Natasha Marrian Political editor: Business Day
Jacob Zuma. Picture: REUTERS
Jacob Zuma. Picture: REUTERS

It is finished. Jacob Zuma has delivered his final address as the president of the ANC.

“I tried my best,” he said.

He ended with a flourish: “I bear no grudge ... It is politics, it is also the views you have. I prefer those who express their views to those who don’t.”

Yet, looking back on his political report delivered in close to three hours, let alone his last term, Zuma bristled against those critical of him, from the alliance to veterans, his own party’s MPs in Parliament, nongovernmental organisations and all those who had flooded the streets of major cities to call on him to step down.

It was perhaps a fitting end to a presidency akin to a chess game, in which he sang and danced his way to building a political machinery in the party and the government who simply told him what he wanted to hear.

In fact, Zuma has been the most ruthless post-democratic president in dealing with his opponents and those who got in his way, especially those in the alliance and the party.

Julius Malema and his youth league, Zwelinzima Vavi, Irvin Jim, Blade Nzimande, Pravin Gordhan, Mcebisi Jonas, Nhlanhla Nene are but a few examples of those who faced his wrath.

Instead of a reflective view, Zuma railed against all those who had criticised him over the past five years.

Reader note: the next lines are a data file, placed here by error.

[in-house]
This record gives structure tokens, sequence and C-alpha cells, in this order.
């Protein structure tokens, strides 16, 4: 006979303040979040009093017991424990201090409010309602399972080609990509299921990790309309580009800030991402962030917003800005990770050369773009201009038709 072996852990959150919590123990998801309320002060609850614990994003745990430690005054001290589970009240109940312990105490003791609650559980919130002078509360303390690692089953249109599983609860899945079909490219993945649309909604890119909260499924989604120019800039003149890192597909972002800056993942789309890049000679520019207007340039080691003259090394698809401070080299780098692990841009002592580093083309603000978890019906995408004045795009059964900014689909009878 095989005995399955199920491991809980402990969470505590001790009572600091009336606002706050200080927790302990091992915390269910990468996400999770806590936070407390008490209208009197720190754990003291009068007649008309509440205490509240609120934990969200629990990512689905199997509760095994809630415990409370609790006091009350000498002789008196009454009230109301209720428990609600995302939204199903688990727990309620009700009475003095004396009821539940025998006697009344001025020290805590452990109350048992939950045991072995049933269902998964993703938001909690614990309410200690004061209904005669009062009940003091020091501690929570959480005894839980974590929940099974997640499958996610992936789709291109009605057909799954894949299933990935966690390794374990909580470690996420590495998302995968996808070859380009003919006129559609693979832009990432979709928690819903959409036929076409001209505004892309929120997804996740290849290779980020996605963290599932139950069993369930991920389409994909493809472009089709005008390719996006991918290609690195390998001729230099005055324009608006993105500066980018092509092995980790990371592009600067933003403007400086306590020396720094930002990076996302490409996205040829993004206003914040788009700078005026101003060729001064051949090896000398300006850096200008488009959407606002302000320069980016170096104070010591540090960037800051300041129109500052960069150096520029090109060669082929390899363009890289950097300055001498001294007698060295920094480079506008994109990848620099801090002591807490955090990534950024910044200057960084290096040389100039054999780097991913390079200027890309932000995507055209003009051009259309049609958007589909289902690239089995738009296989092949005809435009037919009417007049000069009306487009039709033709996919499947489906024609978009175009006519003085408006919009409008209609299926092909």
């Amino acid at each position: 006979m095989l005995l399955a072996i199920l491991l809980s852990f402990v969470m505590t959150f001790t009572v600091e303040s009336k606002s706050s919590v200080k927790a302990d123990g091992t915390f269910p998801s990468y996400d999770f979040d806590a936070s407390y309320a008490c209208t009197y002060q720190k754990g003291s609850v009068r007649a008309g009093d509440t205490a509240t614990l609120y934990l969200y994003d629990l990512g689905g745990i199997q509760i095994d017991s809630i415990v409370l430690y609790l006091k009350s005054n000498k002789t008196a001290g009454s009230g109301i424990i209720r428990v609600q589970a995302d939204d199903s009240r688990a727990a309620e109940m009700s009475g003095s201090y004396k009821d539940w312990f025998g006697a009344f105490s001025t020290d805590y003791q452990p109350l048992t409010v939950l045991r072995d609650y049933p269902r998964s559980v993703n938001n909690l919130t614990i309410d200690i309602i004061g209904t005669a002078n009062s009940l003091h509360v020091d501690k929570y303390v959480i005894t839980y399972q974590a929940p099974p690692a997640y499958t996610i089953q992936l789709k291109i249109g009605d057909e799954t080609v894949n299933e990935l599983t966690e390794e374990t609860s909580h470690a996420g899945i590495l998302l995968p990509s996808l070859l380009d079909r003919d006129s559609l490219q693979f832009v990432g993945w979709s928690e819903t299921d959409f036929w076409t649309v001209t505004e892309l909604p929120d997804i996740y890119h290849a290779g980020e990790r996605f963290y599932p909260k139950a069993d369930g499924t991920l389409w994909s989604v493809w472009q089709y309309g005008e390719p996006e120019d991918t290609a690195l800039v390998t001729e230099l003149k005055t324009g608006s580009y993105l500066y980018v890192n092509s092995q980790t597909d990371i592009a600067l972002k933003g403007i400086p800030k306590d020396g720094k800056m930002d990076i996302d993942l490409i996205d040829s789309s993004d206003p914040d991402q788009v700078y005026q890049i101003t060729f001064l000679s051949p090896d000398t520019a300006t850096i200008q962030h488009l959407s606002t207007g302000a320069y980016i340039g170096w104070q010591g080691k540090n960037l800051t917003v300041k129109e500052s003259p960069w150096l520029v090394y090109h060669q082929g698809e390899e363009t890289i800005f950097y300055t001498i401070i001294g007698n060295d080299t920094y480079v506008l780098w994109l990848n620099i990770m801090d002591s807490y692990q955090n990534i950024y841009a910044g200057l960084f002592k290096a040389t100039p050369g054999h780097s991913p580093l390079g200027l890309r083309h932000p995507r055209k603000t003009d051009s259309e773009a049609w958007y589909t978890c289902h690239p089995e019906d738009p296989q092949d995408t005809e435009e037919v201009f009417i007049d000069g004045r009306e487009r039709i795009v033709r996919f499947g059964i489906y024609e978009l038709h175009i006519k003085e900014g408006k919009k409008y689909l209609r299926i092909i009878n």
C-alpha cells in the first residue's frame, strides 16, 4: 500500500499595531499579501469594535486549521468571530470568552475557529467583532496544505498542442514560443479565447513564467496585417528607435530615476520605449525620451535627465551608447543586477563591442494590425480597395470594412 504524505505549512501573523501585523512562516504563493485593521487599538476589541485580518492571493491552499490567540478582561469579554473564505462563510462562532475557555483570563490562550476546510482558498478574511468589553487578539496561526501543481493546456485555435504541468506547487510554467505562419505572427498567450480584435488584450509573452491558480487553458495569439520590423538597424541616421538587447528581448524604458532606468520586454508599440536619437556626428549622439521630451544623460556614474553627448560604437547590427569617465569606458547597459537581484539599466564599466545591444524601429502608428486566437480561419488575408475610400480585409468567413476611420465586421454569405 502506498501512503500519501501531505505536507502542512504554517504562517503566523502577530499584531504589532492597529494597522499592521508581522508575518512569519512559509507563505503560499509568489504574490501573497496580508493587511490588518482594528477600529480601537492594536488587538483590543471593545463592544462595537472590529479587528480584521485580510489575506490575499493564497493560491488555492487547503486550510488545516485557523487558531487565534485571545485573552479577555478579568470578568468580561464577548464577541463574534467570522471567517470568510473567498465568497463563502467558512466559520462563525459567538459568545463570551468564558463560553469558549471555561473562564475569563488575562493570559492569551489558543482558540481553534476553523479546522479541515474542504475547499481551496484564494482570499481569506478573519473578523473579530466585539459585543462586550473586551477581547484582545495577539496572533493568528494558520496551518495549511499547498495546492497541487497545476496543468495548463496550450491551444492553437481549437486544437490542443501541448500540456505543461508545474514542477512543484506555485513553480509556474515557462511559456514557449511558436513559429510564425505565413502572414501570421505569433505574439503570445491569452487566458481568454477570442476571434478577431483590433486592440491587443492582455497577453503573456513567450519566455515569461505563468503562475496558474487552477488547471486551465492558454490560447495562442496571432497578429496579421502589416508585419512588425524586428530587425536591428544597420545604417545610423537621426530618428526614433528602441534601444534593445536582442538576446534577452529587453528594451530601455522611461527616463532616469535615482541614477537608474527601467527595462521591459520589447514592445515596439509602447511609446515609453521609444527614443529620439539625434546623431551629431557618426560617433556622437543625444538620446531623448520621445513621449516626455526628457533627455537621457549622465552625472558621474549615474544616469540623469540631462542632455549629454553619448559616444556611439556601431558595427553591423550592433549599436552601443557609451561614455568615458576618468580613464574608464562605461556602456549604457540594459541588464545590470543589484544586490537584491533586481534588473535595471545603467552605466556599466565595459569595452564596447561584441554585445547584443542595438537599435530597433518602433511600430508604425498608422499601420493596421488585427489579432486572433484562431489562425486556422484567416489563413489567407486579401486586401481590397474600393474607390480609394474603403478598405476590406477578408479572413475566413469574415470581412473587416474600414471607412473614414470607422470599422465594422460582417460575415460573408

He blamed the problems in the ANC and in government on “negative tendencies” in the organisation, blind to the centrality of his contribution to those problems.

He is a man who is oblivious of his faults and weaknesses.

He complained about corruption in the private sector being treated with “kid gloves”, yet missed that state corruption had gone unpunished – on Friday, Eskom cleared its embattled acting CE Matshelo Koko of all charges after it was found that billion-rand contracts were given to his stepdaughter’s company.

Zuma raged against “corporate capture” and how business supported a particular candidate, a veiled reference to Cyril Ramaphosa, yet was silent on the mounds of evidence that had emerged about the Gupta family's looting spree in state-owned entities, enabled by Zuma to his family's benefit.

Details linking him directly to state capture emerged most starkly in the parliamentary inquiry on Eskom.

His cognitive dissonance was astounding as he raged against factionalism in his address but praised only those loyal to his faction.

He lashed out at vote buying and gate-keeping, as three provinces with leaders loyal to him have court judgments against them pointing to them committing such acts, including in his home base of KwaZulu-Natal.

But the man who is blind to his weaknesses was exposed as such.

The response from ordinary ANC delegates was muted. Applause was scattered and unenthusiastic.  

To say the man was economic with the truth was an understatement.

He simply did not tell the truth.   

Jacob Zuma has sung his last song as ANC president. TimesLIVE takes a look back at his tenure leading the party. Subscribe to TimesLIVE here:

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